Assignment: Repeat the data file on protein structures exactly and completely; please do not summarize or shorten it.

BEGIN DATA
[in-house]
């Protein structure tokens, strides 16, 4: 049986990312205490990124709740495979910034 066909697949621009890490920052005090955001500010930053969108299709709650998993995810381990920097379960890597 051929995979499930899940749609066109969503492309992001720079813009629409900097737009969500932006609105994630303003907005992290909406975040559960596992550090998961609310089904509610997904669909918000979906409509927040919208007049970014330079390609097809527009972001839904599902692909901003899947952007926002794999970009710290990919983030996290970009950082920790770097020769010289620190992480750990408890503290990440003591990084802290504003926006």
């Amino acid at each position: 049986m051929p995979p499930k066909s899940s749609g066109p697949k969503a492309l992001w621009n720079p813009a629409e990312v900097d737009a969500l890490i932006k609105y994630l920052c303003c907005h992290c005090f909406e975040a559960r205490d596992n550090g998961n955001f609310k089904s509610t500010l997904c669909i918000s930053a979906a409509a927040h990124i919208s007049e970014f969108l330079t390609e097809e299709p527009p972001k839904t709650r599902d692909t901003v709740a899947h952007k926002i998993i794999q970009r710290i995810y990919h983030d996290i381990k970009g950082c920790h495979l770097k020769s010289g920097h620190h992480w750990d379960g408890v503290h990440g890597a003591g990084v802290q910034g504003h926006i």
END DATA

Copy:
[in-house]
């Protein structure tokens, strides 16, 4: 049986990312205490990124709740495979910034 066909697949621009890490920052005090955001500010930053969108299709709650998993995810381990920097379960890597 051929995979499930899940749609066109969503492309992001720079813009629409900097737009969500932006609105994630303003907005992290909406975040559960596992550090998961609310089904509610997904669909918000979906409509927040919208007049970014330079390609097809527009972001839904599902692909901003899947952007926002794999970009710290990919983030996290970009950082920790770097020769010289620190992480750990408890503290990440003591990084802290504003926006």
């Amino acid at each position: 049986m051929p995979p499930k066909s899940s749609g066109p697949k969503a492309l992001w621009n720079p813009a629409e990312v900097d737009a969500l890490i932006k609105y994630l920052c303003c907005h992290c005090f909406e975040a559960r205490d596992n550090g998961n955001f609310k089904s509610t500010l997904c669909i918000s930053a979906a409509a927040h990124i919208s007049e970014f969108l330079t390609e097809e299709p527009p972001k839904t709650r599902d692909t901003v709740a899947h952007k926002i998993i794999q970009r710290i995810y990919h983030d996290i381990k970009g950082c920790h495979l770097k020769s010289g920097h620190h992480w750990d379960g408890v503290h990440g890597a003591g990084v802290q910034g504003h926006i």